Honda is recalling about 2.1 million Accord cars worldwide, including 1.15 million in the United States, because the battery sensors can potentially short out and cause a fire. The automaker has received 3,972 U.S. warranty claims relating to the issue.
The recall covers vehicles from the 2013-16 model years with 12-volt battery sensors.
The battery sensors may not be sufficiently sealed against moisture intrusion, Honda said. Over time, moisture may introduce road salt or other material into the battery sensor, leading to rust and eventual electrical shorting of the sensor.
Due to the large size of the recall, Honda said dealers would initially adopt a temporary fix by applying an adhesive to prevent moisture intrusion, and then later replace the sensor.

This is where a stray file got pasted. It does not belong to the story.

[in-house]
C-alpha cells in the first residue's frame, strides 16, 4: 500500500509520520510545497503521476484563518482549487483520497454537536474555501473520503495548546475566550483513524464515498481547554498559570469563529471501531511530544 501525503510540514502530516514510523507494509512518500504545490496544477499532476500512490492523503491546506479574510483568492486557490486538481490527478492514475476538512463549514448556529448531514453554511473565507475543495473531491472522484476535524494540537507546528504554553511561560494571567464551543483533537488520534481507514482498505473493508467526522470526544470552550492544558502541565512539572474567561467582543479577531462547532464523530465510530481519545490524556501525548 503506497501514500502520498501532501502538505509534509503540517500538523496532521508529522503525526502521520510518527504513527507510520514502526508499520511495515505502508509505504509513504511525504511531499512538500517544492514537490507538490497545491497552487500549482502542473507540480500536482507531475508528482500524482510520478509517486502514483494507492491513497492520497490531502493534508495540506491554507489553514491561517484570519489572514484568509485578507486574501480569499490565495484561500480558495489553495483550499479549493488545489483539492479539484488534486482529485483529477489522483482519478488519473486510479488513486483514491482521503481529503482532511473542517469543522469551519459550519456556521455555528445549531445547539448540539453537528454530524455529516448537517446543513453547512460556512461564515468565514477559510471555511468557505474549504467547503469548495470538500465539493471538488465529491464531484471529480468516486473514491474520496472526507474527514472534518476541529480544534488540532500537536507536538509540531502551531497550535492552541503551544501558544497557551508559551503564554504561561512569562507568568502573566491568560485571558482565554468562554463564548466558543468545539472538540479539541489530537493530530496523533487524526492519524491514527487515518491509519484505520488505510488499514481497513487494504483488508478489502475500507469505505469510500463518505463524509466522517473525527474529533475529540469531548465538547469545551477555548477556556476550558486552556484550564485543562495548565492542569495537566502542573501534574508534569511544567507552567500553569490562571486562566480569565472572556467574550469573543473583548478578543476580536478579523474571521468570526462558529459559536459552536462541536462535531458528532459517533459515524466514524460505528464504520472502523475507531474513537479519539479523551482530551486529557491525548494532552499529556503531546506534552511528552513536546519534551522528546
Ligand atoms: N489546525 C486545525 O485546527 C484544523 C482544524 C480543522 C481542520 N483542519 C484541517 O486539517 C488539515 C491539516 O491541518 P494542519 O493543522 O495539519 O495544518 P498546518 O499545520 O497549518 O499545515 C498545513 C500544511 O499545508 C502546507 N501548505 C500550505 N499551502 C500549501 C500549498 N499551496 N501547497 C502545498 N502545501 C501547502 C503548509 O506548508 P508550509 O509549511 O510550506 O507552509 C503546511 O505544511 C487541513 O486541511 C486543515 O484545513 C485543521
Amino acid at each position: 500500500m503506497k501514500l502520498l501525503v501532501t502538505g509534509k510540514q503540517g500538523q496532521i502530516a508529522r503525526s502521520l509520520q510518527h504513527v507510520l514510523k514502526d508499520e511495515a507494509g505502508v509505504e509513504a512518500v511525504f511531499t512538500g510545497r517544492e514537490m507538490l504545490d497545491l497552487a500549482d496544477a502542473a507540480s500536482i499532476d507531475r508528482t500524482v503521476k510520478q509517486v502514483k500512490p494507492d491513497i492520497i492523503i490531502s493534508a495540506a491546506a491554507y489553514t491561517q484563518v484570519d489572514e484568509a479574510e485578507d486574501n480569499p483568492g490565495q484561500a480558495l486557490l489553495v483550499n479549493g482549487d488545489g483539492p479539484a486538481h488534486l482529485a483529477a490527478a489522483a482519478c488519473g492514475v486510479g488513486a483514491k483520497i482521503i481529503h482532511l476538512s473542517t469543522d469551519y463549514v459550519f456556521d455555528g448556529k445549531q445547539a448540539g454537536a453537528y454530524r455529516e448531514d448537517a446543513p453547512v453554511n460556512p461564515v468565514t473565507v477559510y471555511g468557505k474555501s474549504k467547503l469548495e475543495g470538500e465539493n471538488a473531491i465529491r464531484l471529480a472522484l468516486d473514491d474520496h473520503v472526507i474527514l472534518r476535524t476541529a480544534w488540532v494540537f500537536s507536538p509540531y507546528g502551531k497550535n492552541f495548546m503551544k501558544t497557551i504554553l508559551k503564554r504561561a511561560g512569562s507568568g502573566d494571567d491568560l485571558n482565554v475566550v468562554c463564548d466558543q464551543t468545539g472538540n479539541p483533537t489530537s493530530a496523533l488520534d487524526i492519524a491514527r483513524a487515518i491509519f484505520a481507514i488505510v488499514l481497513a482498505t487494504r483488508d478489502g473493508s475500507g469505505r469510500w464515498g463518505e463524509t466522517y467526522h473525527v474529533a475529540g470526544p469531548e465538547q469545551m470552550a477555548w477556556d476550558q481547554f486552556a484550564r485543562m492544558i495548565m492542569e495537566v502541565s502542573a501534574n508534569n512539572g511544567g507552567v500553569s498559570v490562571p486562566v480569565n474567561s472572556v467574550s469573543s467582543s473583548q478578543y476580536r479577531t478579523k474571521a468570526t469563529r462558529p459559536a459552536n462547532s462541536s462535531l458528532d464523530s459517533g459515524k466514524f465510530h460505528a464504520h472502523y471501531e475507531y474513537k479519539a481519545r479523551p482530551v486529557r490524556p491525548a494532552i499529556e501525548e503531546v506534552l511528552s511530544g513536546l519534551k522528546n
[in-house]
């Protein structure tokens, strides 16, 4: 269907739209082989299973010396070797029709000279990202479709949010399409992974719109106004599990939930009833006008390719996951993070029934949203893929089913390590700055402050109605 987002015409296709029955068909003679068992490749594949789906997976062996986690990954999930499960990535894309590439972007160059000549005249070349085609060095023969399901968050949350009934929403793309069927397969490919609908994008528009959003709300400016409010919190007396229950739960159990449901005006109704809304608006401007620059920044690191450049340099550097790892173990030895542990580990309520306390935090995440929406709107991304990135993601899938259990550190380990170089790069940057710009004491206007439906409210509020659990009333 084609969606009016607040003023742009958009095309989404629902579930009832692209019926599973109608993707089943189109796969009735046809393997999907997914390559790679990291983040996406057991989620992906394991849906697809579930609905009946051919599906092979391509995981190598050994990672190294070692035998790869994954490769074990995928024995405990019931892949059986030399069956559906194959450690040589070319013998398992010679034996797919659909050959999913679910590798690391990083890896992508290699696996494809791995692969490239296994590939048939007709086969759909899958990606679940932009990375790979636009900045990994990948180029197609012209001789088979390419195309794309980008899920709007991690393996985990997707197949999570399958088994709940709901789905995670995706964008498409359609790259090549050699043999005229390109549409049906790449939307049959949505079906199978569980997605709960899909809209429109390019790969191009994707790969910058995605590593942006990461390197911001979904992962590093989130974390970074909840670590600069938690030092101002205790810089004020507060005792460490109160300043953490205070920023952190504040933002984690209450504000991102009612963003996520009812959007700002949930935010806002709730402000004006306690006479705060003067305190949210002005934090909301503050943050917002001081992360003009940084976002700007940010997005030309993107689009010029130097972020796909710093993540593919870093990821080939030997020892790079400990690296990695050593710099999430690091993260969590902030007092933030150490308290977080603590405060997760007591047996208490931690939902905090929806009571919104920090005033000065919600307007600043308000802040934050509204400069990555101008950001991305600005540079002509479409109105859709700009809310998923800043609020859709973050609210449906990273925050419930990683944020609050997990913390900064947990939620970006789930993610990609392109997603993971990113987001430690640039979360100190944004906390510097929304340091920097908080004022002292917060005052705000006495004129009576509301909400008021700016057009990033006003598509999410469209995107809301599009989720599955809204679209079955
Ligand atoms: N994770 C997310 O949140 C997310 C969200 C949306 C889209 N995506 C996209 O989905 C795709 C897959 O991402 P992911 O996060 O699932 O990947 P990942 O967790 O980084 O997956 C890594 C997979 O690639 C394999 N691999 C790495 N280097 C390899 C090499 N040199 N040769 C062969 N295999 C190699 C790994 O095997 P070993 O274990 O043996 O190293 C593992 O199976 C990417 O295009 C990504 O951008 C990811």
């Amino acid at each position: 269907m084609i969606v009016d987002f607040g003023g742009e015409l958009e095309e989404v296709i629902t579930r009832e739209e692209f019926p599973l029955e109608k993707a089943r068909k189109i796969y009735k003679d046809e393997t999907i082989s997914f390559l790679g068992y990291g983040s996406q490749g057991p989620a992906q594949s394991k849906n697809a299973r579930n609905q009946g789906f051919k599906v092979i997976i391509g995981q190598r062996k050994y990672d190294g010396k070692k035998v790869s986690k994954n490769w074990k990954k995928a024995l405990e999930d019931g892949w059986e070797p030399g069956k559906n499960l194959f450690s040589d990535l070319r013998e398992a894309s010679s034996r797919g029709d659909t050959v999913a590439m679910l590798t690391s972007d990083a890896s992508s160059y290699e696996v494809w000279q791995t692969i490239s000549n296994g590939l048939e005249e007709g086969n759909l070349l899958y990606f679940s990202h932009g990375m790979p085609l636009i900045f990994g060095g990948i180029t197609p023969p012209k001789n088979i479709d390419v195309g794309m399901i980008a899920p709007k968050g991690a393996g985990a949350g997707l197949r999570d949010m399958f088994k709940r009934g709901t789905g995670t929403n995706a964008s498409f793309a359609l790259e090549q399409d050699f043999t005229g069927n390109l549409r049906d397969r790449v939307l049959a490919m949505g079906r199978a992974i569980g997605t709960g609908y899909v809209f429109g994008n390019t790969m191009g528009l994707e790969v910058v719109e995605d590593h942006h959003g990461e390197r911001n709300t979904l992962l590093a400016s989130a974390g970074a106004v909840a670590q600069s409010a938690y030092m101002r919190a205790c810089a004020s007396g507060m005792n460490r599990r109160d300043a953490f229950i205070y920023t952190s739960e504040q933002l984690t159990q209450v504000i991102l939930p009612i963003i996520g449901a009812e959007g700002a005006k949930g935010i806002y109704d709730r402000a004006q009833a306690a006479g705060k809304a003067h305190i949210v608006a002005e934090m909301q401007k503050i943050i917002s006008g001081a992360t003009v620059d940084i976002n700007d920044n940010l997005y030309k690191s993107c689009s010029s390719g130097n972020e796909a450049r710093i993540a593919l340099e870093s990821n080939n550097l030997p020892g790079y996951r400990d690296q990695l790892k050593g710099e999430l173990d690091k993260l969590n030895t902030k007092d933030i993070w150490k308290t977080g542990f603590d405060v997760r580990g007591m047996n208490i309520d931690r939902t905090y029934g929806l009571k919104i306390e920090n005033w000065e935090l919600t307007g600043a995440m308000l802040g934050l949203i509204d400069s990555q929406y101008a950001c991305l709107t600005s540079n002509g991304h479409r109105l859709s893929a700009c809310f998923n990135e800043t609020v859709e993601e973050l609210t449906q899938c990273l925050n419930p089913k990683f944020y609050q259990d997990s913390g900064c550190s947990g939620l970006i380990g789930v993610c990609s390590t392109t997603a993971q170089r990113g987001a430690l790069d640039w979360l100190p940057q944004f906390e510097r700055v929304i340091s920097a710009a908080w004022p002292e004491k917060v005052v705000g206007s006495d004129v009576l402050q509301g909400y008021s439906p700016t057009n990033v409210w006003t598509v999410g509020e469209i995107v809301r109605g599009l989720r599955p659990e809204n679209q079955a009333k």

Honda plans to notify affected owners by mail later this month, instructing them to bring in the vehicles to their dealers, which will inspect and replace the faulty sensors.
The company first received a claim of an engine compartment fire from Canada in 2015 and began investigating the issue. In early 2016, it received a claim of a similar fire in China.
A lot of parts will be needed to complete the recall, Honda said, so in cars whose sensors are still in good condition, the dealer will apply adhesive sealant to the sensor case as a temporary fix until Honda gets enough parts in stock.